Given the critical role of water in supporting life, it is not surprising that almost all planetary missions are examining water in the solar system. These include, but are not limited to:
NASA Oceanography Missions
Part of NASA's mission is to develop an understanding of the total Earth system; our oceans play a major role in influencing changes in the world's climate and weather. Today there are several ocean-observing satellite missions and an extensive scientific research community studying these data.
Lunar Reconnaissance Orbiter
The instruments on this mission are studying and mapping the Moon globally; one of its key objectives is to map the locations and amounts of water on the Moon. It has discovered the widespread presence of water ice in large areas of the lunar south pole.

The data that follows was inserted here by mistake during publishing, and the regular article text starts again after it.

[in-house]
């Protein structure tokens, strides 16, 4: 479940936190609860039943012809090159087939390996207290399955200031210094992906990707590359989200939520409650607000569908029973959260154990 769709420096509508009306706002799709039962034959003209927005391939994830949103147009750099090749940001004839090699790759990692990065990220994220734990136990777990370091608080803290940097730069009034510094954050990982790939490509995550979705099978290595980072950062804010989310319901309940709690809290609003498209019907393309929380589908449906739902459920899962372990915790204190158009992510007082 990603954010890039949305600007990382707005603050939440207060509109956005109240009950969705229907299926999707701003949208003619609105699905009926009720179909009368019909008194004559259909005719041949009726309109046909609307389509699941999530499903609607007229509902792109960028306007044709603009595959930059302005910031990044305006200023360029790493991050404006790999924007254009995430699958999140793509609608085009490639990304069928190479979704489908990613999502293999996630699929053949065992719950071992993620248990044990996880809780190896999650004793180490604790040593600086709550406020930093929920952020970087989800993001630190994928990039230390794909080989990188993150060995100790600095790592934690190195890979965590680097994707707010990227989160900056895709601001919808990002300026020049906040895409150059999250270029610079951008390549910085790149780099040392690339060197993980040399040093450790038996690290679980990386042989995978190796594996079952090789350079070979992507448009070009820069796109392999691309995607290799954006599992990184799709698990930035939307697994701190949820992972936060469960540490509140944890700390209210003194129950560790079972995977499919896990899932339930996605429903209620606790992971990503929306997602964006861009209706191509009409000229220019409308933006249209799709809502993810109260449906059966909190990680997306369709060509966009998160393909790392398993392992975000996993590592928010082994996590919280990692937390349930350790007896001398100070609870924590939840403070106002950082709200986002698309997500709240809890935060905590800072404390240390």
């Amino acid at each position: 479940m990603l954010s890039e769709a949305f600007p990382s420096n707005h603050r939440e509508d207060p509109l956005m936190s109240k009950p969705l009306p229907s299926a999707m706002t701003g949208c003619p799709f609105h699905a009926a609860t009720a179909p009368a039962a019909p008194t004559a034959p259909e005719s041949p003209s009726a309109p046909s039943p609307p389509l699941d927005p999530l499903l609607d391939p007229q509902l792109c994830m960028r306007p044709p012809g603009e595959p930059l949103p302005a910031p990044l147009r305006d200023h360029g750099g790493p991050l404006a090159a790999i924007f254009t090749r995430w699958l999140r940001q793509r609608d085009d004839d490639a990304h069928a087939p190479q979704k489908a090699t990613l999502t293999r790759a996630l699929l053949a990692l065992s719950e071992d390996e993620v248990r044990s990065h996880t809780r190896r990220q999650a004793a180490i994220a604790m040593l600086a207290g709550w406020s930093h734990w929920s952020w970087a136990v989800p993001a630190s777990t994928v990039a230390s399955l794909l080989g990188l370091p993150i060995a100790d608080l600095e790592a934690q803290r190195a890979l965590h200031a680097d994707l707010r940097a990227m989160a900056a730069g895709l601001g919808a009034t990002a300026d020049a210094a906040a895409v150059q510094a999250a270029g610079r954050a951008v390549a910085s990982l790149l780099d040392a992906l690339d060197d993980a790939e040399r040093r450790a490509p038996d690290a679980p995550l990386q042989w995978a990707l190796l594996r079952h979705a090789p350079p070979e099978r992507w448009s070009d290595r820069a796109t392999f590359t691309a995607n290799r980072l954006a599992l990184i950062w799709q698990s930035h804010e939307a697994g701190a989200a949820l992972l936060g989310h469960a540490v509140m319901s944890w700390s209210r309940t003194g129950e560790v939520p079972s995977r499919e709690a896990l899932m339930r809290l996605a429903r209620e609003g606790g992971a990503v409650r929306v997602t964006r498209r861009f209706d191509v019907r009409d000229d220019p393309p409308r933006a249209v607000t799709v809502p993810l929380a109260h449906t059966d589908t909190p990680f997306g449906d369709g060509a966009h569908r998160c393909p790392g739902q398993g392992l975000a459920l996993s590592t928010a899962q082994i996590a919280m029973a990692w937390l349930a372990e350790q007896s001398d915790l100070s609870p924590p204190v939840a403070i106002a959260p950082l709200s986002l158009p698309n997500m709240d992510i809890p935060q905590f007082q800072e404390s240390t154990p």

Mars Exploration Rovers
The big science question for the Mars Exploration Rovers is how past water activity on Mars has influenced the red planet's environment over time. Major discoveries of evidence of past liquid water on the Martian surface include a stratified pattern and cross bedding in Martian rocks, and minerals that form in the presence of water.
Mars Reconnaissance Orbiter
Mars Reconnaissance Orbiter is designed to track changes in the water and dust in Mars' atmosphere, look for more evidence of ancient seas and hot springs and peer into past Martian climate changes by studying surface minerals and layering. Among the mission's major findings is that the action of water on and near the surface of Mars occurred for hundreds of millions of years.
Cassini launched to Saturn in October 1997, and has been in orbit around the ringed planet since 2004. Among other things, it has extensively studied the water on Saturn's moons, including Enceladus and Titan. Its mission to study Saturn, its moons and rings has been extended to 2017.